Monthly Archives: March 2017
Pain resulting from compromise of neural structures (neuropathic pain) is common in various regions of the body and is often thought to be associated with excessive tension or compression on a nerve leading to ischemia (loss of blood flow). One of the most familiar syndromes associated with neuropathic pain is carpal tunnel syndrome (CTS). In this case, the median nerve is thought to be compromised at the carpal tunnel of the wrist.
What many people are not told is that there is a concept referred to a the double crush phenomenon where it is believed that when a nerve is compromised in one area along it’s path, then it is more likely to demonstrate symptoms somewhere else. In the example of CTS and the median nerve there are numerous areas where the median nerve could run into problems including the neck, inter-scalene triangle, near the first rib, under pectoralis minor, under the pronator trees muscle and at the carpal tunnel. When these areas are addressed, through conservative care, the carpal tunnel symptoms (usually found in the hand) often clear up. So, before rushing into surgery or allowing someone else to do so for neuropathic pain, make sure they are examined by a practitioner who can check the entire nerve’s path. All too often we see patients who have surgeries like a carpal tunnel release and are found to be no different than individuals who only underwent conservative care at long-term follow-ups.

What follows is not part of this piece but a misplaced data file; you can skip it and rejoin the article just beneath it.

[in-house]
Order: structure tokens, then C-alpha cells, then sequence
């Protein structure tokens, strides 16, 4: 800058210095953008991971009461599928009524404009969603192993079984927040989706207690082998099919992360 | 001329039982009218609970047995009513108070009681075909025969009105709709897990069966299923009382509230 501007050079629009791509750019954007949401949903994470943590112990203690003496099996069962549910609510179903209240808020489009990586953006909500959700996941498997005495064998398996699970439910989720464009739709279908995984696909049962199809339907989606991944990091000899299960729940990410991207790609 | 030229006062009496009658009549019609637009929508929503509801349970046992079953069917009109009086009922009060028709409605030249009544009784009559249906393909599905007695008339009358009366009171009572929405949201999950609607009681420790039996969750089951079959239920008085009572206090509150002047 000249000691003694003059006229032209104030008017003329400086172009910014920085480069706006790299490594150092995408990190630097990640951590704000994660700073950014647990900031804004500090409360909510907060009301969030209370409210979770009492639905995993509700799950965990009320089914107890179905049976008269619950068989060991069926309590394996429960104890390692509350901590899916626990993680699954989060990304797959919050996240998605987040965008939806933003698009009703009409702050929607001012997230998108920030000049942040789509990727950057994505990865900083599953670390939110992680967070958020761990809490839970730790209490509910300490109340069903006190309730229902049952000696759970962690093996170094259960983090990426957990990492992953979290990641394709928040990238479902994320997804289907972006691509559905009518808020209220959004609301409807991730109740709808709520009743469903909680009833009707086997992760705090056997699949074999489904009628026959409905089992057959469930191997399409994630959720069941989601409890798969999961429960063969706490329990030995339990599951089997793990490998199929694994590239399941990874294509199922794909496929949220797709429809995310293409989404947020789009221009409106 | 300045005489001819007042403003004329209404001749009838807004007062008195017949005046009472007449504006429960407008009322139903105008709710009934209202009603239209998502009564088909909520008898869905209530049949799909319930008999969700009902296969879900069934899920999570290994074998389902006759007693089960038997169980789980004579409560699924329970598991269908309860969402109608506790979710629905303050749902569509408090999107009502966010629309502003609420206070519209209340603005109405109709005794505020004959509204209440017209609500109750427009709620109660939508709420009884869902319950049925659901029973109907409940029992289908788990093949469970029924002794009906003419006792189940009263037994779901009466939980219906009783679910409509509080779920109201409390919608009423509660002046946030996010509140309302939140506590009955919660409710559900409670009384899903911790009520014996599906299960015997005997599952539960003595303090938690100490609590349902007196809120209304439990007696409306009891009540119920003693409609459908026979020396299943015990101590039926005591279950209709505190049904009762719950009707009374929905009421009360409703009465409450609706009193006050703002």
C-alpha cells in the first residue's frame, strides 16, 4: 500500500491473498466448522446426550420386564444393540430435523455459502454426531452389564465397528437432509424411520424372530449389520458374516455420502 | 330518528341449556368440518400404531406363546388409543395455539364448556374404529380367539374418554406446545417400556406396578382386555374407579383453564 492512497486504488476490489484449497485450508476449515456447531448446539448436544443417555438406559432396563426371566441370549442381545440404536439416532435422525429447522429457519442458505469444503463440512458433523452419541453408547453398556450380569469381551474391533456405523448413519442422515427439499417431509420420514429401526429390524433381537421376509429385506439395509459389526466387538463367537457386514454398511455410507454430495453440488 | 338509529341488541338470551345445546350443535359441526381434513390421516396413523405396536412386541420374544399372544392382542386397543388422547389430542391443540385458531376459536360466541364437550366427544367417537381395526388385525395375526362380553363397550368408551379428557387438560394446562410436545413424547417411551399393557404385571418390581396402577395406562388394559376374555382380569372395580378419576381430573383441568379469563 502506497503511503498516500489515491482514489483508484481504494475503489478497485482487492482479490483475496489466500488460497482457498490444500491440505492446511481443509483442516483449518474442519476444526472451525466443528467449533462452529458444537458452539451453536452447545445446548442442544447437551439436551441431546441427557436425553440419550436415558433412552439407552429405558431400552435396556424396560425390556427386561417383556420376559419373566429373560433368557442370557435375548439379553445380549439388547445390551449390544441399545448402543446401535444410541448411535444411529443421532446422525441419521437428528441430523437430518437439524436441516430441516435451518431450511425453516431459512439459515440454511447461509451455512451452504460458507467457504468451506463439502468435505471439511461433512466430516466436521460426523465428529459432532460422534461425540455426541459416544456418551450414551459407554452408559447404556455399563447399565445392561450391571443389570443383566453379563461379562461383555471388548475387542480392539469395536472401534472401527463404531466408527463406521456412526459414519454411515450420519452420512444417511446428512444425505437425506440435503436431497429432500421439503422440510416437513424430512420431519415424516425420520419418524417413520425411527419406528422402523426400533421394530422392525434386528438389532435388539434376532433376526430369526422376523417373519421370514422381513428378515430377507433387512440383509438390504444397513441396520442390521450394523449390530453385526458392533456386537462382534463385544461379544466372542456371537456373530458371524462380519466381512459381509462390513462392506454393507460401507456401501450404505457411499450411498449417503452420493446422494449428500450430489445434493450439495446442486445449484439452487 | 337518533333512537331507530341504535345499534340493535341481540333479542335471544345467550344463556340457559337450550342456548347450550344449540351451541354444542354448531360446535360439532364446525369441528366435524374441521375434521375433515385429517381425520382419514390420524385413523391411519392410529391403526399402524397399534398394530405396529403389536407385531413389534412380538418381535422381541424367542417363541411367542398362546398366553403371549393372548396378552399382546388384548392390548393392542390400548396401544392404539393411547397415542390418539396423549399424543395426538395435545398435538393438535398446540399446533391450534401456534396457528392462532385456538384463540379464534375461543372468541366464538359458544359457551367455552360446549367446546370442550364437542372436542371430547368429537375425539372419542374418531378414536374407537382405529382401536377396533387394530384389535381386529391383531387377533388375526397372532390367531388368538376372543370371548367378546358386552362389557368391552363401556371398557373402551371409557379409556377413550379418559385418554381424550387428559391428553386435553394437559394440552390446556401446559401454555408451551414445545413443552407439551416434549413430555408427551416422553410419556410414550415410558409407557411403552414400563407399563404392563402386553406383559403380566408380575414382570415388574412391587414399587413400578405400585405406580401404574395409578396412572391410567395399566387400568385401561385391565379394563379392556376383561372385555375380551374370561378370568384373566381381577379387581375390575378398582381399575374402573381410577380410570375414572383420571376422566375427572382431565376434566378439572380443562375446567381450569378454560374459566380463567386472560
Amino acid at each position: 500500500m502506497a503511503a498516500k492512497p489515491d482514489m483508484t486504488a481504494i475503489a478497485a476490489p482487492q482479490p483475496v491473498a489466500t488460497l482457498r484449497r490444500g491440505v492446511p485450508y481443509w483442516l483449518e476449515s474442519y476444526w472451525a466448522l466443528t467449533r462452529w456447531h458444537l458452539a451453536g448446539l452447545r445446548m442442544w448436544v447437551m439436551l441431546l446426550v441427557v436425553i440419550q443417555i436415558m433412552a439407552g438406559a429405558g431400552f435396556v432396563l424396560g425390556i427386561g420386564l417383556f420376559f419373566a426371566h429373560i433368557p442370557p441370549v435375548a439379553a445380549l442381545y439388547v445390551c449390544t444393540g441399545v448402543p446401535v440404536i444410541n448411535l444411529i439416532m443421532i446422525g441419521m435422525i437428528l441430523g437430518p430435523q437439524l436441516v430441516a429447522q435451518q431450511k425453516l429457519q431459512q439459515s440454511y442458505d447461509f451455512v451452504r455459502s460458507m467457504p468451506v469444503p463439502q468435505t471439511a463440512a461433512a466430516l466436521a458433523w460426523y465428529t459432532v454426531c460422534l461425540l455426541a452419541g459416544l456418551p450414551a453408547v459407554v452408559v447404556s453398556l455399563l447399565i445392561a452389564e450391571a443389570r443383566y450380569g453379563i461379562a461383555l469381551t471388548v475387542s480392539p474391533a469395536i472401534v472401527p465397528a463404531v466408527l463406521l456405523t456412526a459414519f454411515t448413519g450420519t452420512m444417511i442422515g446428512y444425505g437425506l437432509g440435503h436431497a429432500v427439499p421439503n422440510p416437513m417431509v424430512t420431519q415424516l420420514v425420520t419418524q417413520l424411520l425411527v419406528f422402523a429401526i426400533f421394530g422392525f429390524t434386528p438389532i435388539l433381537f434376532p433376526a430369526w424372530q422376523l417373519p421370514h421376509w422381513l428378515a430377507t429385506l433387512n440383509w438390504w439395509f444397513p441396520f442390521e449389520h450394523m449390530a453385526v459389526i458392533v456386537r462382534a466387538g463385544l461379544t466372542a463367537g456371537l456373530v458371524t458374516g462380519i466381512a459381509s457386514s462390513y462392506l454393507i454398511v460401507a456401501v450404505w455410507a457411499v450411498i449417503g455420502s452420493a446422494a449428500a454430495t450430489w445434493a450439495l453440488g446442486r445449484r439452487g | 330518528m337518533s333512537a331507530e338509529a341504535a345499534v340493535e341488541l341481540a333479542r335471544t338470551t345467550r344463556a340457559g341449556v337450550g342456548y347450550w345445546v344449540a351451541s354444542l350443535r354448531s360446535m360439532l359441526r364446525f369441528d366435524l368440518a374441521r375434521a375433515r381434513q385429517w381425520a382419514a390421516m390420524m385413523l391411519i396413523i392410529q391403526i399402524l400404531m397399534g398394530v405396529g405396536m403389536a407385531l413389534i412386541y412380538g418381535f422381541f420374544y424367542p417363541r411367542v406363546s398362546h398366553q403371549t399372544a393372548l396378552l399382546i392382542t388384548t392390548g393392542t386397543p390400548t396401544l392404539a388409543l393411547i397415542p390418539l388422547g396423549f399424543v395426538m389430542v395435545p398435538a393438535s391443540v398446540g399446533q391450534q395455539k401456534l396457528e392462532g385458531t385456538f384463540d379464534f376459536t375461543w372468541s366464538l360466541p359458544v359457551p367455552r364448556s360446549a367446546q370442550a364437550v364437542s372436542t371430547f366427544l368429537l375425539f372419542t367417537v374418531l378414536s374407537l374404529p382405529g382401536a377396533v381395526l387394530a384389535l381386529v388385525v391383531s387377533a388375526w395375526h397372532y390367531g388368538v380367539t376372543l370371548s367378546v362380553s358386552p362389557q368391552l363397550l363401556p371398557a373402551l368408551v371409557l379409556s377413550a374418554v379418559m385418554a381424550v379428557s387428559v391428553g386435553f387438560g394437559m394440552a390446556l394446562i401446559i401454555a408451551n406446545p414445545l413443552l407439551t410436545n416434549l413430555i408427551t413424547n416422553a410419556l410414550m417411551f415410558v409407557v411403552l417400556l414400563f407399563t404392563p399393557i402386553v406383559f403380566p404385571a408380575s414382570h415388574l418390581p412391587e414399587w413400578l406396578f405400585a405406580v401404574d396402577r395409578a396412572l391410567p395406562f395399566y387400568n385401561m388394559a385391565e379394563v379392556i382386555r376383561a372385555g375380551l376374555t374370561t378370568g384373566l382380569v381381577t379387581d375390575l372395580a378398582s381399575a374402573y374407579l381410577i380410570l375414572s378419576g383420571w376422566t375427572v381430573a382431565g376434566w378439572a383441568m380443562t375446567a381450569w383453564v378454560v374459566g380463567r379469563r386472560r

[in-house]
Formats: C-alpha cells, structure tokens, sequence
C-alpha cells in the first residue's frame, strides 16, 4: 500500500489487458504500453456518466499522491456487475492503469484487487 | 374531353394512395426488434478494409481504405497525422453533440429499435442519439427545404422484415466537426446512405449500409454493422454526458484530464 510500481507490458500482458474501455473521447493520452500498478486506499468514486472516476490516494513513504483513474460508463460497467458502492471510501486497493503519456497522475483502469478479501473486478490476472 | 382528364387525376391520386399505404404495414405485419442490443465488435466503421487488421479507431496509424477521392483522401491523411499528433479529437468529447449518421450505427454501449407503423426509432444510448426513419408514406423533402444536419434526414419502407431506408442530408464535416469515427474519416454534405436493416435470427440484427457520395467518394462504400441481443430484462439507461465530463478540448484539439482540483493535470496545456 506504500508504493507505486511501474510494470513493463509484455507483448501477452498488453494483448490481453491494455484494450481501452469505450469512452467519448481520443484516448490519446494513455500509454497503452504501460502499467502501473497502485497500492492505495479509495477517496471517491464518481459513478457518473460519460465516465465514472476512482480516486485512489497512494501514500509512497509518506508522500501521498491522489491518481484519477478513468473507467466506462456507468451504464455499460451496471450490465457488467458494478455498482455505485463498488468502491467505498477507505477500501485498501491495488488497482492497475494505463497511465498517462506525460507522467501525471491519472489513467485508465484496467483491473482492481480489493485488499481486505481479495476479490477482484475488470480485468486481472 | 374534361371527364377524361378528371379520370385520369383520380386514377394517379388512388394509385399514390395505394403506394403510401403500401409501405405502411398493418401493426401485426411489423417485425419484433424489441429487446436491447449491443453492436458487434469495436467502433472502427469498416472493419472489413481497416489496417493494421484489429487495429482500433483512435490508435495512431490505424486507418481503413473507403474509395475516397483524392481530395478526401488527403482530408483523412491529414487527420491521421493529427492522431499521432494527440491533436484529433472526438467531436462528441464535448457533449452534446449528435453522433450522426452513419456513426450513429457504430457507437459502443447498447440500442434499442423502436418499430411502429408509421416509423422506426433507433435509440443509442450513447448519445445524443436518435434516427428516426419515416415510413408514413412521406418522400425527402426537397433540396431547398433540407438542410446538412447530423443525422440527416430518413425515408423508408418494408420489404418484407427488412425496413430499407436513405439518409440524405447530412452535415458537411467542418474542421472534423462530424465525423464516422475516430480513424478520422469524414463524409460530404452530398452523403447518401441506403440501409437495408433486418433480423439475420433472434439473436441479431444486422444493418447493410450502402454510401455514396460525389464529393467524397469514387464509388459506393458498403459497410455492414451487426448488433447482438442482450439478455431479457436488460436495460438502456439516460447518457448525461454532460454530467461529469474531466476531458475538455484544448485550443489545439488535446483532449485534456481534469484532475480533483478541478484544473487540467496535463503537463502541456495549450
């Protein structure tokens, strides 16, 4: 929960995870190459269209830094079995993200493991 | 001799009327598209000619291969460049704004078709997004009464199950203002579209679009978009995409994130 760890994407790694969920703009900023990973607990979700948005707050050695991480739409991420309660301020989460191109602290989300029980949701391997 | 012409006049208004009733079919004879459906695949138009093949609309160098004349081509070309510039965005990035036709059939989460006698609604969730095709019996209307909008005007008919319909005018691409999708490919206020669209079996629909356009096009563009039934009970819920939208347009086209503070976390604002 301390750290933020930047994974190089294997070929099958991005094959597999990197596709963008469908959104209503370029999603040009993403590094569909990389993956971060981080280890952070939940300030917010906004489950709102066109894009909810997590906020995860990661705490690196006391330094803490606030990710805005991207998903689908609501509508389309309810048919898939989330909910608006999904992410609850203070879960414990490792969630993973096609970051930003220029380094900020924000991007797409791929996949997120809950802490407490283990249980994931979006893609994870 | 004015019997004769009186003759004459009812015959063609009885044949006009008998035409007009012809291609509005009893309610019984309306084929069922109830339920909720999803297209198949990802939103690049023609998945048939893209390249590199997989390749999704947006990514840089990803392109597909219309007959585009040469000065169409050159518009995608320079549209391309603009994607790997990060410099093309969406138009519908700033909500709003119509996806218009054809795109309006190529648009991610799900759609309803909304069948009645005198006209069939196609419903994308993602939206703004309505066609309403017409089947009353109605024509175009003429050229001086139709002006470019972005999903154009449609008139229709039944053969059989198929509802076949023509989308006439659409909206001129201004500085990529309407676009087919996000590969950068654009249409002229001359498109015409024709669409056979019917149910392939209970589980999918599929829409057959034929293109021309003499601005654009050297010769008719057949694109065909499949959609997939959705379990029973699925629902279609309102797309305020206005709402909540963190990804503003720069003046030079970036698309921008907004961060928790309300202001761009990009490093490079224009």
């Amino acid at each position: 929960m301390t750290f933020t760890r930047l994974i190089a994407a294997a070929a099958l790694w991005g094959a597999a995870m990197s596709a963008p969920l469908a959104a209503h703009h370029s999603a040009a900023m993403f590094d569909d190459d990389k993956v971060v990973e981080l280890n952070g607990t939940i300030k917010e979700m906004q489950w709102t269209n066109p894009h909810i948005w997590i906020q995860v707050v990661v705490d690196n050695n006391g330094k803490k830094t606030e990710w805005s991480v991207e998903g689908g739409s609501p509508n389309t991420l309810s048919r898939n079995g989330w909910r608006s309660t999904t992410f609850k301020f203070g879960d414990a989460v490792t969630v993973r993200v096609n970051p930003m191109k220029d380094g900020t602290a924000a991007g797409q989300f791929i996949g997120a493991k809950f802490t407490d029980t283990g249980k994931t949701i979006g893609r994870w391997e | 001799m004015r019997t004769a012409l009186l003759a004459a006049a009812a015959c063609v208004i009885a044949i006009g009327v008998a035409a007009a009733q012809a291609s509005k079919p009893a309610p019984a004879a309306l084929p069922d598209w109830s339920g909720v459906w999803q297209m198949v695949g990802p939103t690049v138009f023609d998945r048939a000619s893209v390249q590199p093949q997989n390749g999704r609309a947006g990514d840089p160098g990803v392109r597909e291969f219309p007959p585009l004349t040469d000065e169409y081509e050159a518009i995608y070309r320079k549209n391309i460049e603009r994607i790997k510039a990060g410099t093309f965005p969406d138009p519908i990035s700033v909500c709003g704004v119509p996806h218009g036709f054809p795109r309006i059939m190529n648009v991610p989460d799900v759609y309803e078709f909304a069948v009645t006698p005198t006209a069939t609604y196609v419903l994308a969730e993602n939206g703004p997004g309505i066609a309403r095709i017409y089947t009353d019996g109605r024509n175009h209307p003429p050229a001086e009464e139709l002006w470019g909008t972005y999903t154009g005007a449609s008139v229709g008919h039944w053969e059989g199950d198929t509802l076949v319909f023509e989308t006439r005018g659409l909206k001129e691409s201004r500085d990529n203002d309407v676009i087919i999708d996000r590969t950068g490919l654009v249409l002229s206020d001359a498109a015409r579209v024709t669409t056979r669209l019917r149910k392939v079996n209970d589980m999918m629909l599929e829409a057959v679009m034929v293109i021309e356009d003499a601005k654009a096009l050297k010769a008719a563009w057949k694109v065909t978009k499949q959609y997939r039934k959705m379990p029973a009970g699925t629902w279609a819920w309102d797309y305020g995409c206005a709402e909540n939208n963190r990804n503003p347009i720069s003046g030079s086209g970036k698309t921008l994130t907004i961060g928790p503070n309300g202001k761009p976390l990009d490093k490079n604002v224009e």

The muscle-tendon unit can be broken down into three components which include the muscle itself (contractile element), muscle membranes (parallel element) and tendon (series element). Both the muscle membranes and tendons are connective tissue structures and can be collectively group as the ‘elastic elements’ of the muscle-tendon unit.
When developing force, the contractile element is often the only component that is considered, but the elastic elements are also important. The muscle membranes and, even more so, tendons can store energy and contribute to total force production. Connective tissue structures also undergo physiological adaptations (hypertrophy, stiffness, etc) associated with training just like the muscle tissue.